by State Sen. Dennis Kruse, IN-14

If Thomas Jefferson could come back and visit the United States for a day, would he recognize the government his wisdom and wordsmithing helped create?

He would likely be confused, or outraged, by the overreaching power of the federal government. He would bristle at the coercive use of matching funding and unfunded federal mandates to make the states submit to the will of the federal system.

Federal mandates and power grabs have been happening for years, but gaining momentum is a national movement to demand the federal government adhere to the designs of our forefathers and enforce the 10th Amendment. That amendment says powers not delegated to the federal government are reserved to the states or the people.

Recently, I co-authored a resolution urging the federal government to end all state mandates beyond the scope of powers outlined by that 10th Amendment. We were joined by 19 other Republicans and six Democrats as co-authors. It passed in the Senate overwhelmingly, 44-3.

Similar resolutions have been introduced in over 30 states. Many leaders in those states have recognized the checks and balances our forefathers built into the U.S. government have eroded to dangerous levels.

Early American statesman Alexander Hamilton said, “The people will always take care to preserve the constitutional equilibrium between the federal and state governments.” This balance formed a double security for the people. If one encroached on their rights, they could find a powerful protection in the other.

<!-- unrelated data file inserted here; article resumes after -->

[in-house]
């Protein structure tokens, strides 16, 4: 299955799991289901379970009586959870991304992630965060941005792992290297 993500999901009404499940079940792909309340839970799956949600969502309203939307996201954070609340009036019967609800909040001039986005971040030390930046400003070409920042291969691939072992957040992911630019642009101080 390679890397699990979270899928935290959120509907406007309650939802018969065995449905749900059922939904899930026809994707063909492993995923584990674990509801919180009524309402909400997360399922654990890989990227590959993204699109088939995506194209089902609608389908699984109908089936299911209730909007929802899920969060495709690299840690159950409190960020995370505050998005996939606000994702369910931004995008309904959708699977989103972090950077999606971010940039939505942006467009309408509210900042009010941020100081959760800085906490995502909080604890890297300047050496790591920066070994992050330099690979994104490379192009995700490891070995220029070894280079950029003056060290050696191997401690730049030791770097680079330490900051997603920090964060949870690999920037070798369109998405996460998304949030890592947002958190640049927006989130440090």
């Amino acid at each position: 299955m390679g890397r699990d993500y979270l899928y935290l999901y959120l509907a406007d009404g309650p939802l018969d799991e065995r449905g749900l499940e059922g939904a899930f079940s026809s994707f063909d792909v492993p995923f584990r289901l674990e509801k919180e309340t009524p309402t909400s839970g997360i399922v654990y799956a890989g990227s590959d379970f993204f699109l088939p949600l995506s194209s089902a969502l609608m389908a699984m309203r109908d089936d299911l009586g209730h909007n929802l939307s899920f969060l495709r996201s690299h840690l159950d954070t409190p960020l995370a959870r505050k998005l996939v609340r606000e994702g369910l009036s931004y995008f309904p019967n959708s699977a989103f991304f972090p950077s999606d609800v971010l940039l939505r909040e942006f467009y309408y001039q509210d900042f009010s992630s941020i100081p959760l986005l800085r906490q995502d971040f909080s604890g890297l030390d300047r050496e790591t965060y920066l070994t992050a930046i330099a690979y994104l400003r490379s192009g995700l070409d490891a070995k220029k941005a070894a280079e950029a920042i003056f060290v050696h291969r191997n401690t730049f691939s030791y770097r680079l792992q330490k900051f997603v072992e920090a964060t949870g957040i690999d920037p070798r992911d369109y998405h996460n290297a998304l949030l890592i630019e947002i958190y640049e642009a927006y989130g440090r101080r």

Our founding fathers said the federal government should be concerned with war, treaty and commerce between the states and abroad — period. Everything else — roads, education, agriculture, etc. — is a state responsibility.

Programs such as the far-reaching “No Child Left Behind” and massive federal stimulus plans with as many strings as dollars both disrupt the balance built in our system of government.

This issue is not an attack on the Obama Administration. This is not a Democrat-versus-Republican issue. This issue is about the legitimacy of authority wielded by the federal government.

Our founding fathers knew what they were setting up. Conflict between the state and federal systems was by design. Jefferson teamed with another future president and statesman, James Madison, to write this resolution for Kentucky and Virginia: “The several states composing the United States of America are not united on the principle of unlimited submission to their General Government …”

Powers of the federal government are, as the Constitution clearly outlines, “delegated.” They are not inherent. This arrangement made the federal government an agent of sorts for the states, authorizing it to act on their behalf in certain ways — not vice-versa.

If our U.S. Constitution is to be anything other than a dusty document we honor in a museum, we need to keep those principles alive in our hearts and minds. While he might be dismayed at how out-of-balance our government currently is, I think Thomas Jefferson would also be pleased to see resolutions passed in so many states protesting federal intrusion. After all, it was Jefferson who said, “Dissent is the highest form of patriotism.”

What do you think? Please contact me at State Sen. Dennis Kruse, Indiana Senate, 200 W. Washington St., Indianapolis, IN 46204, call (800) 382-9467, or send e-mail to

The 10th Amendment

“The powers not delegated to the United States by the Constitution, nor prohibited by it to the States, are reserved to the States respectively, or to the people.”



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